Explainer: Protecting NJ Coastal Development with Beaches, Walls and Dunes

Scott Gurian | April 15, 2014 | Explainer, Sandy
Shore communities consider structural safeguards to make themselves safer from future storms

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Before it was permanently settled and developed, storms and coastal erosion were never much of a problem along the Jersey Shore. But all that changed with a building boom beginning in the mid-19th and early 20th century. Railroads from New York and Philadelphia brought hordes of vacationers, and it wasn’t long before a resort industry sprang up.

“The major goal was to build as near the ocean as possible, and very little consideration was given to natural coastal processes in the planning or layout of the resorts,” notes the New Jersey Shore Protection Master Plan, a document drafted by the state’s Department of Environmental Protection in 1981. “Thus, very early the stage was set for erosion to threaten buildings and, therefore, to be a major problem along the New Jersey coast,” it says.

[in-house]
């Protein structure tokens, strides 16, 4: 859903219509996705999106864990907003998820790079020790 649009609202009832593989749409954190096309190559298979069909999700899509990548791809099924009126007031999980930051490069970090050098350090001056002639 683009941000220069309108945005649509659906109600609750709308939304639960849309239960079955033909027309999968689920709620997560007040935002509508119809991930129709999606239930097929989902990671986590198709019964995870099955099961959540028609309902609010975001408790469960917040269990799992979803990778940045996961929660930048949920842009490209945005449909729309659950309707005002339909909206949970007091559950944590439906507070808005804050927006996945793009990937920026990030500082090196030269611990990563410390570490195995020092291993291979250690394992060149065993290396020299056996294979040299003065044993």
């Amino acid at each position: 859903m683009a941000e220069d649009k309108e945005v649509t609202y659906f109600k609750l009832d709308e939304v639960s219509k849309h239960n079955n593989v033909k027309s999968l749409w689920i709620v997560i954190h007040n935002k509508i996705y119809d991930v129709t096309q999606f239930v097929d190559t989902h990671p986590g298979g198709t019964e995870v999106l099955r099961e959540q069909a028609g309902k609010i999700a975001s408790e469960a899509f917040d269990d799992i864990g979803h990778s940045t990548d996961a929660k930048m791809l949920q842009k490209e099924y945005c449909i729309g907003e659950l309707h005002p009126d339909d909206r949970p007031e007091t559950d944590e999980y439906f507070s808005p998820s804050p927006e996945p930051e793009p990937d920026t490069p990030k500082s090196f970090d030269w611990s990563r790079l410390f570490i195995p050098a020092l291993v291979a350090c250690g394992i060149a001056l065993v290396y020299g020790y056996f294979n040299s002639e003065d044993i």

And it’s not just gradual erosion of beachfronts that’s a concern. Environmentalists say poor planning decisions — particularly over the past 50 years — have led to the state’s coastline being much more vulnerable than it otherwise would be to major storms like Irene and Sandy. Though many of the underlying problems persist, coastal communities have come up with several manmade solutions to provide a certain degree of protection in the short term. Here are the three main approaches they generally consider.

Beach replenishment/nourishment: Despite the boardwalks, rides, and carnival games, the Jersey Shore just wouldn’t be the same without its top attraction: its beaches.

But periodically replacing the sand that is constantly eroded by the waves isn’t just a necessity for the shore’s $19 billion tourism industry. It’s also a matter of public safety. For example, Atlantic City’s wide beach was credited with helping spare its boardwalk and casinos from the sort of damage that hit many other coastal areas.

It’s a complicated and expensive task, though, and it’s only temporary. Typically, sand is taken from a nearby beach or sandbar, an inland quarry, or dredged from a “borrow site” at the bottom of the ocean about two miles offshore before being shipped or trucked to land and spread by bulldozers and other machinery.